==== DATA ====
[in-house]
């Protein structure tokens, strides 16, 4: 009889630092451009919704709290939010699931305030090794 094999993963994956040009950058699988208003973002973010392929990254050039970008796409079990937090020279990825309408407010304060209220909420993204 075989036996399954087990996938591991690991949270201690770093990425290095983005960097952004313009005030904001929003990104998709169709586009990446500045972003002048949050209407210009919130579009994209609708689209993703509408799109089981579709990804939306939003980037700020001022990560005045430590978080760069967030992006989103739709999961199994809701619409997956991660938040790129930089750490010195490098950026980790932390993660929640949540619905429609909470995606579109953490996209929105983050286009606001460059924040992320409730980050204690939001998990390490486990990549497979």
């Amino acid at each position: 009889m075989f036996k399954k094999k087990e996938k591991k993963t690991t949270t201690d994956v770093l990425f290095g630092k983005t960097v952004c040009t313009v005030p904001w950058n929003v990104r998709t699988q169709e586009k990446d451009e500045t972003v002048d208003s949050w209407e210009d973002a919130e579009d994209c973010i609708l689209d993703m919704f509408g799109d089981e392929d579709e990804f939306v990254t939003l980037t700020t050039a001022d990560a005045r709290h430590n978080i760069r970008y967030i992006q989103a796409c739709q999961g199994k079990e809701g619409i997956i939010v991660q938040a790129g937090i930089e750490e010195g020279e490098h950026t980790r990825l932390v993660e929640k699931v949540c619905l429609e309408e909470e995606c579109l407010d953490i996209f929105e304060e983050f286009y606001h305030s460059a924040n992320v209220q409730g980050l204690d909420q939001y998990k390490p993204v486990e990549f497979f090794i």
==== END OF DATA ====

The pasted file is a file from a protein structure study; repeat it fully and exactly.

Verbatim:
[in-house]
């Protein structure tokens, strides 16, 4: 009889630092451009919704709290939010699931305030090794 094999993963994956040009950058699988208003973002973010392929990254050039970008796409079990937090020279990825309408407010304060209220909420993204 075989036996399954087990996938591991690991949270201690770093990425290095983005960097952004313009005030904001929003990104998709169709586009990446500045972003002048949050209407210009919130579009994209609708689209993703509408799109089981579709990804939306939003980037700020001022990560005045430590978080760069967030992006989103739709999961199994809701619409997956991660938040790129930089750490010195490098950026980790932390993660929640949540619905429609909470995606579109953490996209929105983050286009606001460059924040992320409730980050204690939001998990390490486990990549497979």
């Amino acid at each position: 009889m075989f036996k399954k094999k087990e996938k591991k993963t690991t949270t201690d994956v770093l990425f290095g630092k983005t960097v952004c040009t313009v005030p904001w950058n929003v990104r998709t699988q169709e586009k990446d451009e500045t972003v002048d208003s949050w209407e210009d973002a919130e579009d994209c973010i609708l689209d993703m919704f509408g799109d089981e392929d579709e990804f939306v990254t939003l980037t700020t050039a001022d990560a005045r709290h430590n978080i760069r970008y967030i992006q989103a796409c739709q999961g199994k079990e809701g619409i997956i939010v991660q938040a790129g937090i930089e750490e010195g020279e490098h950026t980790r990825l932390v993660e929640k699931v949540c619905l429609e309408e909470e995606c579109l407010d953490i996209f929105e304060e983050f286009y606001h305030s460059a924040n992320v209220q409730g980050l204690d909420q939001y998990k390490p993204v486990e990549f497979f090794i």